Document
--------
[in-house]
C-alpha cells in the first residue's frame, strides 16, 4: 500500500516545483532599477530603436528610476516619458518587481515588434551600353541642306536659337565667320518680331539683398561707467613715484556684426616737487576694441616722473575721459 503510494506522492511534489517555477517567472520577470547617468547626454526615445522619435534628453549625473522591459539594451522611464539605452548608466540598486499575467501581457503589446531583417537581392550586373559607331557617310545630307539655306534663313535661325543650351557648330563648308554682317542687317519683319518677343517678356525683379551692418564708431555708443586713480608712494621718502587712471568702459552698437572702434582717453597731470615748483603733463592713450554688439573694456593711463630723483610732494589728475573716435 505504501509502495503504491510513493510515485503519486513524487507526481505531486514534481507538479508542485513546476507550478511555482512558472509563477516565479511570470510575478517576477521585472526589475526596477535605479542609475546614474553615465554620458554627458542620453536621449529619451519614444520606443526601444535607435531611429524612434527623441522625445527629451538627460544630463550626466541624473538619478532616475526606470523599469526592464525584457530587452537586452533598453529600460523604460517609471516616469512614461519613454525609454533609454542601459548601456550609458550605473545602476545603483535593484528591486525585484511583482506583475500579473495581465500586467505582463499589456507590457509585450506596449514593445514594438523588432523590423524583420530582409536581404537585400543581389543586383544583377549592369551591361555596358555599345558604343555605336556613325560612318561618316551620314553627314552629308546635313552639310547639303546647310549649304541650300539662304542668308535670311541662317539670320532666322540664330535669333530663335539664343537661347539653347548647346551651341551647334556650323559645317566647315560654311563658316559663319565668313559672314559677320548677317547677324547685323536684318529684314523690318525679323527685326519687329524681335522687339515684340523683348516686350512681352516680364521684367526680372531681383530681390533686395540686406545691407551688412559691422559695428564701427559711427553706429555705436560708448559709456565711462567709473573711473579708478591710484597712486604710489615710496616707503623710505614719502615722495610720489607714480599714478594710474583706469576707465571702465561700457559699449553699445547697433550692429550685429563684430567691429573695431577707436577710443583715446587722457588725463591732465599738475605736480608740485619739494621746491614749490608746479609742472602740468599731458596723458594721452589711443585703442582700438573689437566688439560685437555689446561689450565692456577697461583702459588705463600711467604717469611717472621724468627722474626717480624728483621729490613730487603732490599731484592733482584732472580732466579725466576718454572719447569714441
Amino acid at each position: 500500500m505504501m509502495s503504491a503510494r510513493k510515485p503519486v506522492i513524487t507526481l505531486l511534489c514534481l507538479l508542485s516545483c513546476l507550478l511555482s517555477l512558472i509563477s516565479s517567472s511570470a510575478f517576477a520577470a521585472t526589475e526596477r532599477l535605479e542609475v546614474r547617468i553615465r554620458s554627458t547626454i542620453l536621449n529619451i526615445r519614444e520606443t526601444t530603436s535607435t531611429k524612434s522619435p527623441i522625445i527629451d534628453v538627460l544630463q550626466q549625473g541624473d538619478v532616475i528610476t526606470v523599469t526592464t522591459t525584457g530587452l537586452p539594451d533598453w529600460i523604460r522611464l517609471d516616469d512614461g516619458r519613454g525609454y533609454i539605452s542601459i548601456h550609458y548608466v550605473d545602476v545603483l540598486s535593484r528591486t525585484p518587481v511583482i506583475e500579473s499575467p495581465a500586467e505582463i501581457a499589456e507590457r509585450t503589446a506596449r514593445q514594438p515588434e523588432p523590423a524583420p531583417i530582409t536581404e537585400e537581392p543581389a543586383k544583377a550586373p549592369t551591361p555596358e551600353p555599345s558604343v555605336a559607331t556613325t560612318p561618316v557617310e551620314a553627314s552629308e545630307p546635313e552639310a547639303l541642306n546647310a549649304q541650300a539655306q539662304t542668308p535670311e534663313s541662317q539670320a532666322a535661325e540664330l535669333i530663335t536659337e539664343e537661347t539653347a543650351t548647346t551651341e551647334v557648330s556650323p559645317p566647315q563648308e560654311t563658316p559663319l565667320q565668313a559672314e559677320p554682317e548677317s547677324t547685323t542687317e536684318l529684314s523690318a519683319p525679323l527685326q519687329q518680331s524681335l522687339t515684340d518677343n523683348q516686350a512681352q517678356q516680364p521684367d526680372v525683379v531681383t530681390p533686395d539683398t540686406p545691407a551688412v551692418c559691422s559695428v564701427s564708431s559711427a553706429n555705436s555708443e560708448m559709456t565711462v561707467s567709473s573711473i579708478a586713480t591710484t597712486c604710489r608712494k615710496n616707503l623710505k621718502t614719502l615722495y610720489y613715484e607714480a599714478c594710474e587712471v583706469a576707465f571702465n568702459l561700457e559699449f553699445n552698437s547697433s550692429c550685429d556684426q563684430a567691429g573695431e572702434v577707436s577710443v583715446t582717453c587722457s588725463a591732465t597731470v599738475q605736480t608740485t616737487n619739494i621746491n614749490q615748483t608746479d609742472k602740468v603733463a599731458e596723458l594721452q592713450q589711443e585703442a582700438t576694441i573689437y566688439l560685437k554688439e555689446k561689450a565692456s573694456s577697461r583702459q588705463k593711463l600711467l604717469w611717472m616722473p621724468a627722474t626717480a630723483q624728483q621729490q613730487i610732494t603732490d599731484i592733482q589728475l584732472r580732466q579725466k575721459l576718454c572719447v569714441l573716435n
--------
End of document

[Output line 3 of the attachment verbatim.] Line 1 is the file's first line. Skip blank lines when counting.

Amino acid at each position: 500500500m505504501m509502495s503504491a503510494r510513493k510515485p503519486v506522492i513524487t507526481l505531486l511534489c514534481l507538479l508542485s516545483c513546476l507550478l511555482s517555477l512558472i509563477s516565479s517567472s511570470a510575478f517576477a520577470a521585472t526589475e526596477r532599477l535605479e542609475v546614474r547617468i553615465r554620458s554627458t547626454i542620453l536621449n529619451i526615445r519614444e520606443t526601444t530603436s535607435t531611429k524612434s522619435p527623441i522625445i527629451d534628453v538627460l544630463q550626466q549625473g541624473d538619478v532616475i528610476t526606470v523599469t526592464t522591459t525584457g530587452l537586452p539594451d533598453w529600460i523604460r522611464l517609471d516616469d512614461g516619458r519613454g525609454y533609454i539605452s542601459i548601456h550609458y548608466v550605473d545602476v545603483l540598486s535593484r528591486t525585484p518587481v511583482i506583475e500579473s499575467p495581465a500586467e505582463i501581457a499589456e507590457r509585450t503589446a506596449r514593445q514594438p515588434e523588432p523590423a524583420p531583417i530582409t536581404e537585400e537581392p543581389a543586383k544583377a550586373p549592369t551591361p555596358e551600353p555599345s558604343v555605336a559607331t556613325t560612318p561618316v557617310e551620314a553627314s552629308e545630307p546635313e552639310a547639303l541642306n546647310a549649304q541650300a539655306q539662304t542668308p535670311e534663313s541662317q539670320a532666322a535661325e540664330l535669333i530663335t536659337e539664343e537661347t539653347a543650351t548647346t551651341e551647334v557648330s556650323p559645317p566647315q563648308e560654311t563658316p559663319l565667320q565668313a559672314e559677320p554682317e548677317s547677324t547685323t542687317e536684318l529684314s523690318a519683319p525679323l527685326q519687329q518680331s524681335l522687339t515684340d518677343n523683348q516686350a512681352q517678356q516680364p521684367d526680372v525683379v531681383t530681390p533686395d539683398t540686406p545691407a551688412v551692418c559691422s559695428v564701427s564708431s559711427a553706429n555705436s555708443e560708448m559709456t565711462v561707467s567709473s573711473i579708478a586713480t591710484t597712486c604710489r608712494k615710496n616707503l623710505k621718502t614719502l615722495y610720489y613715484e607714480a599714478c594710474e587712471v583706469a576707465f571702465n568702459l561700457e559699449f553699445n552698437s547697433s550692429c550685429d556684426q563684430a567691429g573695431e572702434v577707436s577710443v583715446t582717453c587722457s588725463a591732465t597731470v599738475q605736480t608740485t616737487n619739494i621746491n614749490q615748483t608746479d609742472k602740468v603733463a599731458e596723458l594721452q592713450q589711443e585703442a582700438t576694441i573689437y566688439l560685437k554688439e555689446k561689450a565692456s573694456s577697461r583702459q588705463k593711463l600711467l604717469w611717472m616722473p621724468a627722474t626717480a630723483q624728483q621729490q613730487i610732494t603732490d599731484i592733482q589728475l584732472r580732466q579725466k575721459l576718454c572719447v569714441l573716435n